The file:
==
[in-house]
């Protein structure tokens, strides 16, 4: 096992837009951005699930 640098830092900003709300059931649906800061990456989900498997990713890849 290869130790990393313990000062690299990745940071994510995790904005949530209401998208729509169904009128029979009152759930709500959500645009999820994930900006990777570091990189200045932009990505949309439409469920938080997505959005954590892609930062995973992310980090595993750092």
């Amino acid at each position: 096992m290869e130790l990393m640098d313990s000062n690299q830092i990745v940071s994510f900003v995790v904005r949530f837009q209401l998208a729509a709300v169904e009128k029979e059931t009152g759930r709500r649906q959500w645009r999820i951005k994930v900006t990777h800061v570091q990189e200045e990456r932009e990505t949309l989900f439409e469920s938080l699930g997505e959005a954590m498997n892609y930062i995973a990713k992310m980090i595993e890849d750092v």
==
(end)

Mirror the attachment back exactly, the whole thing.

[in-house]
């Protein structure tokens, strides 16, 4: 096992837009951005699930 640098830092900003709300059931649906800061990456989900498997990713890849 290869130790990393313990000062690299990745940071994510995790904005949530209401998208729509169904009128029979009152759930709500959500645009999820994930900006990777570091990189200045932009990505949309439409469920938080997505959005954590892609930062995973992310980090595993750092």
């Amino acid at each position: 096992m290869e130790l990393m640098d313990s000062n690299q830092i990745v940071s994510f900003v995790v904005r949530f837009q209401l998208a729509a709300v169904e009128k029979e059931t009152g759930r709500r649906q959500w645009r999820i951005k994930v900006t990777h800061v570091q990189e200045e990456r932009e990505t949309l989900f439409e469920s938080l699930g997505e959005a954590m498997n892609y930062i995973a990713k992310m980090i595993e890849d750092v």